IVF Babble

Looking after your emotional wellbeing during IVF and how counselling can help

Every year, The World Health Organisation recognises World Mental Health Day on 10 October.

For anyone struggling to conceive, you will know that your mental wellbeing can take a huge blow as you navigate your way through fertility treatment to what you hope will end in you becoming a mother or father. With so many emotions to deal with on a daily basis, from fear, hope, sadness, desperation, anger, joy, anticipation and then back to fear, it is no surprise that going through fertility treatment is often referred to as ‘an emotional rollercoaster’

One minute you’re anxious and worried, the next minute you’re angry at the cards you’ve been dealt, and the next you’re hopeful that this time ‘everything will finally work out.’

It’s can be easy to slip into depression over struggling to conceive

Studies show that failed cycles can lead to depression and poor mental health. Even women who have successful treatments often experience anxiety and depression in the following months and years.

Many people lean on their partners for the support they need during fertility treatments – isn’t that enough?

Of course, your partner and/or friends can be kind and compassionate sources of comfort. However, they are often going through their own emotions about the process. They are also not usually equipped to counsel you through the complex and difficult feelings you’re experiencing.

Getting extra support from a professional counsellor can make all the difference to your mental health and wellbeing.

IVF counselling resources

If you’re looking for infertility counselling, check out these resources to find a suitable counsellor.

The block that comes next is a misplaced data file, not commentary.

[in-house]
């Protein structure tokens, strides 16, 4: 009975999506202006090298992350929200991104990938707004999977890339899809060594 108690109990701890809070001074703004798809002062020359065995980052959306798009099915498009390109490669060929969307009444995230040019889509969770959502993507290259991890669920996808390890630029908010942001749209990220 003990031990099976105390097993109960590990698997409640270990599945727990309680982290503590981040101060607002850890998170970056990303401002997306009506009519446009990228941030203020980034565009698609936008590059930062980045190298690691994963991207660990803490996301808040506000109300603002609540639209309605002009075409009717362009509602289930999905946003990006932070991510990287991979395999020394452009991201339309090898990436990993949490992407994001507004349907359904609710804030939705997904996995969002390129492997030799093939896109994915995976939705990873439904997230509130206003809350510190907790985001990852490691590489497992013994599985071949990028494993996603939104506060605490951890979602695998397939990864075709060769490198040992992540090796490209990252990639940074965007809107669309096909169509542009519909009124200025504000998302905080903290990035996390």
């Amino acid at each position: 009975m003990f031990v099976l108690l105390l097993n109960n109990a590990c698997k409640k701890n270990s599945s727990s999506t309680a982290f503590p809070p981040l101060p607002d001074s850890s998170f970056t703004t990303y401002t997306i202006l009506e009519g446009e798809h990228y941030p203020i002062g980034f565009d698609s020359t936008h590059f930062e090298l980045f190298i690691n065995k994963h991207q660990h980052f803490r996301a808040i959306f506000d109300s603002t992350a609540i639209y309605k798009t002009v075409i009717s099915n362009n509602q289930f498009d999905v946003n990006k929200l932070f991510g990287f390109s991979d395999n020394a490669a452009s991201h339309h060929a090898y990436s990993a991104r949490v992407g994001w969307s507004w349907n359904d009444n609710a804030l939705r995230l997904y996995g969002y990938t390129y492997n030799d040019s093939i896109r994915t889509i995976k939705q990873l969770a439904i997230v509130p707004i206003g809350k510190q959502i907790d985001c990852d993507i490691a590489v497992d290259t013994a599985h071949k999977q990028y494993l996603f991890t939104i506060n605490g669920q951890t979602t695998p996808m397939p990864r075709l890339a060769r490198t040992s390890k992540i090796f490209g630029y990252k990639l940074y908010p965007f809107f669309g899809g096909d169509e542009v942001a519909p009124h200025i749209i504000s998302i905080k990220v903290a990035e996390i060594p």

Counselling with your private fertility clinic

Fertility treatments are hard on everyone. More and more clinics around the world are realising the importance of counselling, In the UK, to be licensed by the HFEA (Human Fertilisation and Embryology Authority), clinics must offer counselling services.

In some cases, these services are free, while other clinics charge for sessions. Some clinics also facilitate support groups.

NHS Counselling

If you’re undergoing NHS-funded fertility treatment in the UK, you’ll be offered counselling services. The number of sessions depends on your local CCG allowance. Even if you are going through private IVF, you can still speak to your GP and ask about your counselling options on the NHS.

Getting in touch with private counsellors

If you’re looking for a private counsellor, it is important to speak with specialist counsellors.

In the US, ASRM recommends linking with healthcare professionals by visiting ReproductiveFacts.org. Just click on the button labelled “Find a Healthcare Professional” for a list of doctors and wellbeing professionals in your area.

In the UK, British Infertility Counselling Association provides a vast directory including all of the specialist counsellors across the UK so you can find a compassionate and experienced professional to listen to your feelings.

The HIMFertility Campaign

Men can find it difficult to open up about their feelings on the topic of fertility. However, they can also experience the anxiety, shame, depression, inadequacy and guilt that women face when going through treatments. Check out the resources offered by the HIMFertility Campaign, as well as the Men’s Health Forum

Support groups for infertility

Sometimes it helps to speak with others experiencing the same heartbreak and challenges around an inability to conceive.

You deserve support

You and your partner deserve support – don’t suffer in silence.

Counselling can improve your mental health, reduce your stress, and help you get through this painful and difficult time.

We are all here for you. you are not alone. If you need guidance at all, please do get in touch with us at wellbeing@ivfbabble.com at any point or message us through Instagram, Twitter or Facebook @ivfbabble

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